Automation hub requires ReadWriteMany file-based storage, Azure Blob storage, or Amazon S3-compliant storage for operation so that multiple pods can access shared content, such as collections.

The process for configuring object storage on the AutomationHub CR is similar for Amazon S3 and Azure Blob Storage.

If you are using file-based storage and your installation scenario includes automation hub, ensure that the storage option for Ansible Automation Platform Operator is set to ReadWriteMany. ReadWriteMany is the default storage option.

In addition, OpenShift Data Foundation provides a ReadWriteMany or S3-compliant implementation. Also, you can set up NFS storage configuration to support ReadWriteMany. This, however, introduces the NFS server as a potential, single point of failure.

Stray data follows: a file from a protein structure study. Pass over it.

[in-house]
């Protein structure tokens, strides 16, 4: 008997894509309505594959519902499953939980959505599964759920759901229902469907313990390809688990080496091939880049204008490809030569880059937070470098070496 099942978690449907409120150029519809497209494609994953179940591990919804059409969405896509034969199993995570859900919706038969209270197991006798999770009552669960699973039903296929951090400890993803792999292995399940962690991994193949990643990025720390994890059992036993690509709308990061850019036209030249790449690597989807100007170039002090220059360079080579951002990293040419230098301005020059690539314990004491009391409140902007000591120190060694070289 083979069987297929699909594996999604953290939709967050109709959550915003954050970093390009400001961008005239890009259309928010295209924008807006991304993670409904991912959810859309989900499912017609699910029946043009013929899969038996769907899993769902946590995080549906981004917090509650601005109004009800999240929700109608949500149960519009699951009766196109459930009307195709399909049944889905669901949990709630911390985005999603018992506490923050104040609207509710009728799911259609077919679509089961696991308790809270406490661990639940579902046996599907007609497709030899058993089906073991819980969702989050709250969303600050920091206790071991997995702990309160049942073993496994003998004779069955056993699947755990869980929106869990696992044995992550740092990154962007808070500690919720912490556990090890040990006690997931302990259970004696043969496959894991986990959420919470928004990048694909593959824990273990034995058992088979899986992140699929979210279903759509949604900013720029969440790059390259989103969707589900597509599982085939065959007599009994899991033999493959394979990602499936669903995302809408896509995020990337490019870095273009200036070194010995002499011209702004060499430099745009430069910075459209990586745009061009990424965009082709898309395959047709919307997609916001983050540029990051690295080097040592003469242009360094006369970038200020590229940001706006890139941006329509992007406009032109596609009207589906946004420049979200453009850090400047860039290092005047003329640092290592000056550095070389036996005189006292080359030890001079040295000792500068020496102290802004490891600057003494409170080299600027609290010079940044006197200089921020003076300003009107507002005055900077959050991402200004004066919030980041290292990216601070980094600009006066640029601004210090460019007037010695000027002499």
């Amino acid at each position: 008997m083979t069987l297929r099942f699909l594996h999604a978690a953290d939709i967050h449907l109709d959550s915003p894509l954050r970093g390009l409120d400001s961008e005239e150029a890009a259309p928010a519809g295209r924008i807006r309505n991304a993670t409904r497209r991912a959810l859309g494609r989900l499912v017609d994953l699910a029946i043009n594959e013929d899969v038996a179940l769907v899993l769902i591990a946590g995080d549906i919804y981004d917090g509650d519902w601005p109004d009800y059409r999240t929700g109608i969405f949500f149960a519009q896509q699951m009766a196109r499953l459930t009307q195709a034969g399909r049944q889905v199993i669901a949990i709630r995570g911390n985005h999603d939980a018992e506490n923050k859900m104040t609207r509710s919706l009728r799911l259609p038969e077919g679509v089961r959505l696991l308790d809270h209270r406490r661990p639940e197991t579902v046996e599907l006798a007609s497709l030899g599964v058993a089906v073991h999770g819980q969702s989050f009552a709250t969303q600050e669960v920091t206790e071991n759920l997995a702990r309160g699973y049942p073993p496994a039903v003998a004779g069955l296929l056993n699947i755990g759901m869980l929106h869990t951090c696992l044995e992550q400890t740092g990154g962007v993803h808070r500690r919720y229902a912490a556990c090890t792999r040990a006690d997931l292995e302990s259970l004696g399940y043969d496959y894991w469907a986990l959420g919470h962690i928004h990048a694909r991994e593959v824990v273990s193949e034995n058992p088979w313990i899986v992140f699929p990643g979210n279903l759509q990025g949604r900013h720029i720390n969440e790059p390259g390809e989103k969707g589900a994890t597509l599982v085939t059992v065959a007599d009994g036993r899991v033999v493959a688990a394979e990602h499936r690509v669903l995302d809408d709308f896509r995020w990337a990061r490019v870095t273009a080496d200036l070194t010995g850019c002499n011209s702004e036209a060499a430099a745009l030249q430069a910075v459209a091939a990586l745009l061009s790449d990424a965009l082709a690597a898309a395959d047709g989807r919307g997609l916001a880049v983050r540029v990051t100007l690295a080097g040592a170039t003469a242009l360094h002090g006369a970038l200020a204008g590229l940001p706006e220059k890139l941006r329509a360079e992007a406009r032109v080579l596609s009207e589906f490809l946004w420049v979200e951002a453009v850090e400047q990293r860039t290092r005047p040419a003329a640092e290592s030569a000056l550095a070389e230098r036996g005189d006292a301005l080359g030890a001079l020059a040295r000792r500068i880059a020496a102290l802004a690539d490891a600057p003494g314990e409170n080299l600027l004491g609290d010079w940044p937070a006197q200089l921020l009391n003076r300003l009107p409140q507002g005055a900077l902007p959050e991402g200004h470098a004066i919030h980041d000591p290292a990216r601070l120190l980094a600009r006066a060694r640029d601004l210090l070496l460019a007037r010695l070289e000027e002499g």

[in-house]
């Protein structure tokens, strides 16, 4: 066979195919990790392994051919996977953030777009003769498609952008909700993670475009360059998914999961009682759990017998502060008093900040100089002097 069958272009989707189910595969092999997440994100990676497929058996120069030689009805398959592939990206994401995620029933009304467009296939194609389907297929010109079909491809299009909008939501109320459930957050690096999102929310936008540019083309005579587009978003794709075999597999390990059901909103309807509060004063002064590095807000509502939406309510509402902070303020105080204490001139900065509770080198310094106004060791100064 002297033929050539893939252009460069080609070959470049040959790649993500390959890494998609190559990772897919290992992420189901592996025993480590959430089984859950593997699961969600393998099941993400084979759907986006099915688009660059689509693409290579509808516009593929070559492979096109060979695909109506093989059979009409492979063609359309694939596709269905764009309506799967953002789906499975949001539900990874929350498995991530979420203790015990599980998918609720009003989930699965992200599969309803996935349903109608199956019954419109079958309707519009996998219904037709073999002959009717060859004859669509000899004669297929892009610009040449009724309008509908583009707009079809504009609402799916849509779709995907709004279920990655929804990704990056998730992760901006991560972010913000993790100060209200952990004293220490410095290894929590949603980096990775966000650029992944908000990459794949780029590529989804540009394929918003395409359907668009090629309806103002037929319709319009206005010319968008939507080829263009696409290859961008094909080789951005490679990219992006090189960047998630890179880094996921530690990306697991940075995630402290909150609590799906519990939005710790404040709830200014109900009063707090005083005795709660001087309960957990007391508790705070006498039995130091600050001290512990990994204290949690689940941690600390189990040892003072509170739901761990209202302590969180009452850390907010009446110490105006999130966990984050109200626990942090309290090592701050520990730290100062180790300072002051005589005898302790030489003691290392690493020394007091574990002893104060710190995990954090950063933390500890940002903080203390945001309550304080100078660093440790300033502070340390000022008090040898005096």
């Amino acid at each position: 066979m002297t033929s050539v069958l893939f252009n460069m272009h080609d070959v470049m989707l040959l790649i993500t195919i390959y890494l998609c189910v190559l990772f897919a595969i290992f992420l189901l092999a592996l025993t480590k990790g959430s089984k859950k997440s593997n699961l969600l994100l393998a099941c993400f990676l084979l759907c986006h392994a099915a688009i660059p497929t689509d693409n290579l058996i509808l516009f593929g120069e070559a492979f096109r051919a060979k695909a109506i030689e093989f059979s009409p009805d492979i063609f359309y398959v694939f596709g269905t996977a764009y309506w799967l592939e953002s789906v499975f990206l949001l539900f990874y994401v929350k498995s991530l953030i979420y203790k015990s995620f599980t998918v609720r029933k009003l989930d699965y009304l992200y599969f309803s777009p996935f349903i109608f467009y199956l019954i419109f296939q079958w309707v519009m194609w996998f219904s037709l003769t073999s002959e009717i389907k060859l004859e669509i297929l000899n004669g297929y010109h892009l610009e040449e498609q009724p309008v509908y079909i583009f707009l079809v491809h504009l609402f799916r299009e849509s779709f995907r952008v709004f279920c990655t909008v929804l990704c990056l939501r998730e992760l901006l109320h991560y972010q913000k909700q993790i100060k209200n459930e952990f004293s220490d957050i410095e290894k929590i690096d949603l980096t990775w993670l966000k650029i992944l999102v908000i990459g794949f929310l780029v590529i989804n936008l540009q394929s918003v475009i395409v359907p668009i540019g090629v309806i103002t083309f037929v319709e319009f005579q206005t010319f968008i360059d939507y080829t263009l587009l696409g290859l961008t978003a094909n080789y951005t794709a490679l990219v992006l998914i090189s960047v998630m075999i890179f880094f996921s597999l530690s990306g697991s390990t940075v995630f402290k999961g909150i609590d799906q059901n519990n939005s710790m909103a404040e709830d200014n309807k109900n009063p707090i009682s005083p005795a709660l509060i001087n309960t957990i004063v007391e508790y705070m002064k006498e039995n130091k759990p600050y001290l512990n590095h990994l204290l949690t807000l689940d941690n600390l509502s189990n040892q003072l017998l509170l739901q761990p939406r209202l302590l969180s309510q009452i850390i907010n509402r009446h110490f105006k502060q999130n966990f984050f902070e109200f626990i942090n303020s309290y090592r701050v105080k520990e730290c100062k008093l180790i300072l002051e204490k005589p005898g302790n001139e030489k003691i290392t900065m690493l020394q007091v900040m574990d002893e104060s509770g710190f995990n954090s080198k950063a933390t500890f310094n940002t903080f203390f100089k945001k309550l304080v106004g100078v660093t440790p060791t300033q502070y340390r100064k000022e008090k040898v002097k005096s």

4.2.1.1. Provisioning OCP storage with ReadWriteMany access mode

To ensure successful installation of Ansible Automation Platform Operator, you must provision your storage type for automation hub initially to ReadWriteMany access mode.

Procedure

  1. Click Provisioning to update the access mode.
  2. In the first step, update the accessModes from the default ReadWriteOnce to ReadWriteMany.
  3. Complete the additional steps in this section to create the persistent volume claim (PVC).
4.2.1.2. Configuring object storage on Amazon S3

Red Hat supports Amazon Simple Storage Service (S3) for automation hub. You can configure it when deploying the AutomationHub custom resource (CR), or you can configure it for an existing instance.

Prerequisites